By Jessica Gray
CAIRO, Egypt (WOMENSENEWS) —If new elections are held, Fatema Khafagy will not be sorry to see the months-old Islamist parliament go.
“Frankly speaking, we were not happy with parliament or the women there,” says Khafagy, a board member of the Arab Alliance for Women, which educates women about family planning and promotes legal protection for victims of domestic violence. “We hope that we’ll have better elections after the constitution is written.”
Many liberals and women’s group were angry when Islamist parties won a majority of the seats in Egypt’s first parliamentary polls after the fall of deposed president Hosni Mubarak, now in failing health. They were also upset that these groups would play a large role in the creation of the nation’s new constitution.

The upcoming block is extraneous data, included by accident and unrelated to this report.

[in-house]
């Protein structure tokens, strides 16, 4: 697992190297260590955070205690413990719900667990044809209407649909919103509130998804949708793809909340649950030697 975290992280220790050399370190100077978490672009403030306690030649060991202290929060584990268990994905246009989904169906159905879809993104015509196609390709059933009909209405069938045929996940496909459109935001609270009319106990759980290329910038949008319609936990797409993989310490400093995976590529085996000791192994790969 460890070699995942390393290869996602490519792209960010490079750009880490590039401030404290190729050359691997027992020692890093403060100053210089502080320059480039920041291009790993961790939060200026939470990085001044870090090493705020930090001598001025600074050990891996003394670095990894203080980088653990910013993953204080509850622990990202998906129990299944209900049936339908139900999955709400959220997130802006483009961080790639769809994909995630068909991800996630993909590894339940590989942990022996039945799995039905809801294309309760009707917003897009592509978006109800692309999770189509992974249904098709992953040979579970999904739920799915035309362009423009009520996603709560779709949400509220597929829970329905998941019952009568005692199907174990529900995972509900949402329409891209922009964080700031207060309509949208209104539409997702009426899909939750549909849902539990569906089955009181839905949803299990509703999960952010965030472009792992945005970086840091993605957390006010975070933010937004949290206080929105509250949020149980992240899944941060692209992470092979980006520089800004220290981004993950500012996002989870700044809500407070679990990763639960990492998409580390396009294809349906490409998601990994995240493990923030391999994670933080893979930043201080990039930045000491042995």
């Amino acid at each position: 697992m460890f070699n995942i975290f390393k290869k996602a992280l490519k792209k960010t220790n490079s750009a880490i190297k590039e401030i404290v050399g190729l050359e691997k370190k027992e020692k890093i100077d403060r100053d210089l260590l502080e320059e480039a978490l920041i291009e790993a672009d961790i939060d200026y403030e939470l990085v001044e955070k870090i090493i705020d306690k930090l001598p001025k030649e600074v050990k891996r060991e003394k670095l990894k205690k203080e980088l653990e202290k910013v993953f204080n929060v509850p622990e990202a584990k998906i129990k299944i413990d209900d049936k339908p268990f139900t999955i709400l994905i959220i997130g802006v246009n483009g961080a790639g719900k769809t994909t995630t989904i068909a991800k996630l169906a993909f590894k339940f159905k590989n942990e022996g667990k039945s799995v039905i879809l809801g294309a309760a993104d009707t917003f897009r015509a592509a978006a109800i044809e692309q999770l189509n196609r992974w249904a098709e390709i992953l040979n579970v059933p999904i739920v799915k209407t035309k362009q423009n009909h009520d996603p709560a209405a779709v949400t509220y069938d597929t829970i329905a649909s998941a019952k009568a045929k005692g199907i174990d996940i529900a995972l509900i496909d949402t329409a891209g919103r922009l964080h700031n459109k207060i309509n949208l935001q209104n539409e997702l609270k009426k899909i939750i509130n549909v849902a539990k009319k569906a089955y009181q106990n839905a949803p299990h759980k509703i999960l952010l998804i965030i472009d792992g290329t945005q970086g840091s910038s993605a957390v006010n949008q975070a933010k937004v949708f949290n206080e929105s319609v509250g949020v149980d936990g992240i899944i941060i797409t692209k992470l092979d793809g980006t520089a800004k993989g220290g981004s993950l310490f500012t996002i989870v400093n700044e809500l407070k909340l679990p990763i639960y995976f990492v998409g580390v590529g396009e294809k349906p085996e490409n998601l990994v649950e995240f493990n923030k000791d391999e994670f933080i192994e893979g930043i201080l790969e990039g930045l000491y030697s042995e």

Khafagy says the Muslim Brotherhood, a conservative political force with a far reach, and other Islamist members of parliament had numerous draft laws in the works that targeted women, including lowering the marriage age to 16 from 18, abolishing no-fault divorce and favoring fathers in custody cases. If passed, the laws would have erased decades of work by Egyptian rights activists…Read more